As we visited in our previous two installments, Douglas Moo describes three different ways in which the man Paul describes in Romans 7 can be identified:
1. Paul describes his experience as an unconverted Jew under the law, a view we saw explained in the previous installment.
2. Paul describes his experience, perhaps shortly after his conversion, as he sought sanctification through the law.
3. Paul describes his experience as a mature Christian.
Sinclair Ferguson advocates for the third view, a post-regenerate Paul (or generic regenerate man) in Romans 7, and sees the apostle as using this pericope to join chapter 6 with chapter 8 and to describe the struggle that the believer has between his remaining corrupt flesh and his new nature:
[T]hese statements simply underline Paul’s sense of the inherent contradiction of being one in whom sin continues to dwell when he or she is not under the dominion of the flesh but in the Spirit. For the one who has realized that the synchronous indwelling of the Spirit of Christ and of sin presents an appalling contradiction – not merely a paradox – is bound to express it in terms that verge on, and perhaps are, contradictory.
Stephen Westerholm also makes an argument for the third position, and in doing so gives us a warning about the danger of using the law as an agent of sanctification:
To seek to define whether he has in mind the Christian or the pre-Christian struggle with sin is probably to ask a question he did not intend to answer; indeed, his account seems to mix elements from both. Most of what he says clearly reflects his Christian perception of life lived under the law, but modern scholarship has perhaps too quickly banished every suggestion of Christian experience from the passage. 7:24–25, if reflective of any experience, would seem to reflect his continuing awareness of the struggle between a mind devoted to God’s service and a “flesh” drawn toward sin.
Moo explains the second, mediating view in his analysis of all three:
The main argument for the second, “immature Christian,” view is, of course, that the arguments for the first and third views both carry weight, and so the only way to reconcile all the data is with a mediating view. Paul is a Christian (explaining the data in the third-view argument), but a Christian who finds himself frustrated because he is trying to live by the law (explaining the data in the first-view argument). But the problem with this mediating view, and the reason I finally think that the passage describes an unregenerate person, is that the data in the argument for the first view involve an objective state, not a subjective feeling. Paul does not say that he feels as if he were a slave of sin or that he feels as if he were a prisoner of the law of sin; rather, he states such as the reality of his situation.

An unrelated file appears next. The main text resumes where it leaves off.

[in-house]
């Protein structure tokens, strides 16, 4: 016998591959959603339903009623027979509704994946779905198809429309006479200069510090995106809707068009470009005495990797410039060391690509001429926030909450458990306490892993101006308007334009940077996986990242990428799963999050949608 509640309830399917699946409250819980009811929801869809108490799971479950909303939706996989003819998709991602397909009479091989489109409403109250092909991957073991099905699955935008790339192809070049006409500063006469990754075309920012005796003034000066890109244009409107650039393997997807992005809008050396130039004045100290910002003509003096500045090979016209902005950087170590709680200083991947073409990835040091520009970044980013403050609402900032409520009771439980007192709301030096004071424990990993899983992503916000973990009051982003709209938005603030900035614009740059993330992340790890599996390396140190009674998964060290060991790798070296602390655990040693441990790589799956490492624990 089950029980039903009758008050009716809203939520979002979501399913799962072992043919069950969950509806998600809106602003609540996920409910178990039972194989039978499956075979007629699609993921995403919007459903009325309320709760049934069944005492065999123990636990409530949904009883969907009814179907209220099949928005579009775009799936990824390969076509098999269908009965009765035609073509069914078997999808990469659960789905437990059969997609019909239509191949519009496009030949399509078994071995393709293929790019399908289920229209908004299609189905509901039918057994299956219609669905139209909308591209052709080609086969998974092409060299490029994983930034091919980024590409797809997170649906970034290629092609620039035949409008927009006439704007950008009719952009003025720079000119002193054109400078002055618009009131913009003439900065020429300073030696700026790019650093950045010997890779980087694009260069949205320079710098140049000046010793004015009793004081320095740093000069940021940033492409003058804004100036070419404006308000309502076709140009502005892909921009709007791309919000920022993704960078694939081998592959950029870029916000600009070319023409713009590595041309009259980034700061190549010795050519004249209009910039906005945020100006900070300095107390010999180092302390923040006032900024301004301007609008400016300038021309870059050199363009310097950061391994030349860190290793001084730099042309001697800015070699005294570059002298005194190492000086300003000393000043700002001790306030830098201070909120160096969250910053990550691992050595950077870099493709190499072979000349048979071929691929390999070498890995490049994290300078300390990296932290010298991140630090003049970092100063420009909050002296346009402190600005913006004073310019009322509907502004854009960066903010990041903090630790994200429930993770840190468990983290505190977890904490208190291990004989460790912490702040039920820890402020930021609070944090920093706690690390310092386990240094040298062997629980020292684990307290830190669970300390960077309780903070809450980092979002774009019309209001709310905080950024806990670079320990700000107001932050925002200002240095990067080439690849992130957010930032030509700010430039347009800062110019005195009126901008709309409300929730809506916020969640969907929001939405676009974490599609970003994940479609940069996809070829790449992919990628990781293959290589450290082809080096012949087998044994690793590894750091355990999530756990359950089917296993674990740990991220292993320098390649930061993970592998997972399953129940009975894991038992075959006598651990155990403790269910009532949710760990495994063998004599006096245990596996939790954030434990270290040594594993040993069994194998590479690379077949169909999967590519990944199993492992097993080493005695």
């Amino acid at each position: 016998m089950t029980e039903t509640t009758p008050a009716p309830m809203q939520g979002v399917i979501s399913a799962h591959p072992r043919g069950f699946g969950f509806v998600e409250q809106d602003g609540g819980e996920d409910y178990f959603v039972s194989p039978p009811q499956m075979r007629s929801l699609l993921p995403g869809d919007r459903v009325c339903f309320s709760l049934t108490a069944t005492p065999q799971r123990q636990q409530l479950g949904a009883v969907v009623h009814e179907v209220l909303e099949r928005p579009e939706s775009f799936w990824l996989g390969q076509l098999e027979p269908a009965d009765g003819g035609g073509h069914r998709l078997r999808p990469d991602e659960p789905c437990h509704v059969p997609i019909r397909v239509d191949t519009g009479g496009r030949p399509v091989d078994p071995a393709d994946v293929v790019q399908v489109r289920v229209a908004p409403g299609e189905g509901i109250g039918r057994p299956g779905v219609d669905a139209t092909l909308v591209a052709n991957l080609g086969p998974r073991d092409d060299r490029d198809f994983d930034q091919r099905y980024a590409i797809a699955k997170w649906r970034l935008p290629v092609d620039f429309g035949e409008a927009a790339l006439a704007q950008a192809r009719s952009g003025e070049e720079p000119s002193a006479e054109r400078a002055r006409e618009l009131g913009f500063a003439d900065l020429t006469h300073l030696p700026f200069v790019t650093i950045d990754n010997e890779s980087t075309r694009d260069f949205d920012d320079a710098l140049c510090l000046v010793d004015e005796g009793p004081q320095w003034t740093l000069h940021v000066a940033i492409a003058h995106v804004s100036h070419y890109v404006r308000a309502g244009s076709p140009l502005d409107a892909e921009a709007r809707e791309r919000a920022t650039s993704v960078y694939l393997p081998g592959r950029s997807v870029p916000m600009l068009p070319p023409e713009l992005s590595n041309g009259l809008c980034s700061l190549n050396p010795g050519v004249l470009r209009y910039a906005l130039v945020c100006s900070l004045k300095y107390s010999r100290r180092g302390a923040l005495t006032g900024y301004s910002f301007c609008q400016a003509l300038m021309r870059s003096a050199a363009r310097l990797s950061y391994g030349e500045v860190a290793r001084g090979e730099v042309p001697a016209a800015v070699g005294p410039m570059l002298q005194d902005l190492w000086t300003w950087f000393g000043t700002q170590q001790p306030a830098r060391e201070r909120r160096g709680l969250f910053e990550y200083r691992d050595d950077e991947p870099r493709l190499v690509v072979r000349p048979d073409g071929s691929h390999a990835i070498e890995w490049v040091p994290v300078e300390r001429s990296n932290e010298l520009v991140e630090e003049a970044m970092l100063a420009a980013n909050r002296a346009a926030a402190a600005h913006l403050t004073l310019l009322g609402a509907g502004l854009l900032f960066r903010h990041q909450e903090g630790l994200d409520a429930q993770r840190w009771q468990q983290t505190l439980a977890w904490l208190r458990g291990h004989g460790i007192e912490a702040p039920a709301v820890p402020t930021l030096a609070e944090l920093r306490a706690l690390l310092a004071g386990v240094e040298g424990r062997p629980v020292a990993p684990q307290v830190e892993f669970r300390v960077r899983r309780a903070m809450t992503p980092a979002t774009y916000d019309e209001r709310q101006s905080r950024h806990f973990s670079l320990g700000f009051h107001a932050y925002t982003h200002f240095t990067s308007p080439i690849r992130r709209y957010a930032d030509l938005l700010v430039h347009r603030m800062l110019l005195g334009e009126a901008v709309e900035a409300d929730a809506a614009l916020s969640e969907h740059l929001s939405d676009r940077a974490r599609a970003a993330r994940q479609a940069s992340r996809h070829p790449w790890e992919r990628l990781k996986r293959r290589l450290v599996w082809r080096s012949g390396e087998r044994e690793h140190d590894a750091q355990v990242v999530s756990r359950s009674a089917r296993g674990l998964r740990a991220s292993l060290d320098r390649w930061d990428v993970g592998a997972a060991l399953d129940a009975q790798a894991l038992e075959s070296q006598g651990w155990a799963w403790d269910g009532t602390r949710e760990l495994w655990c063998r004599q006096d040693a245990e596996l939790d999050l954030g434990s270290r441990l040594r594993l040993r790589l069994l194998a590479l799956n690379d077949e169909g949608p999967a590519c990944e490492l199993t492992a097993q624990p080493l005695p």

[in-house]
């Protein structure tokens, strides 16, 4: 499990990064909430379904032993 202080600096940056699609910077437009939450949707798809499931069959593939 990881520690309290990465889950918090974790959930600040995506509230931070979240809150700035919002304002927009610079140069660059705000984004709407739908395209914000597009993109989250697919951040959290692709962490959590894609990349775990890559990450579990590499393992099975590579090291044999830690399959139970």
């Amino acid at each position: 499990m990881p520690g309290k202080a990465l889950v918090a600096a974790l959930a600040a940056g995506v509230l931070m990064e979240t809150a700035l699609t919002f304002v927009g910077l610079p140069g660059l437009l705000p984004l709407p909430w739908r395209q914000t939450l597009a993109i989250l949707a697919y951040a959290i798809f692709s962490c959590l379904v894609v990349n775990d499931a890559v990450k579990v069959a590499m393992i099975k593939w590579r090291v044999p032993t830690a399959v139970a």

Does it matter to us as an application of Romans 7 which of the three men Paul is describing? Perhaps if we consider the passage only to be applicable to the unregenerate, or more specifically an unregenerate Jew, it might. But I think close inspection will tell us that we — you and I, believer — have a lot in common with the man in Romans 7, and the danger Paul points to in looking back at the law for our sanctification.
Next: Completed by the Spirit Part 9: ‘It Cannot Justify, It Cannot Sanctify’
 Douglas J. Moo, Encountering the Book of Romans: A Theological Survey (Grand Rapids: Baker Academic, 2002). Moo provides further depth in his Romans commentary.
 Sinclair B. Ferguson, The Holy Spirit (Downers Grove, IL: 1996), 160.
 Stephen Westerholm, Perspectives Old and New on Paul: The “Lutheran” Paul and His Critics (Grand Rapids: Wm. B. Eerdmans, 2004), 397.
 Moo, 125–6.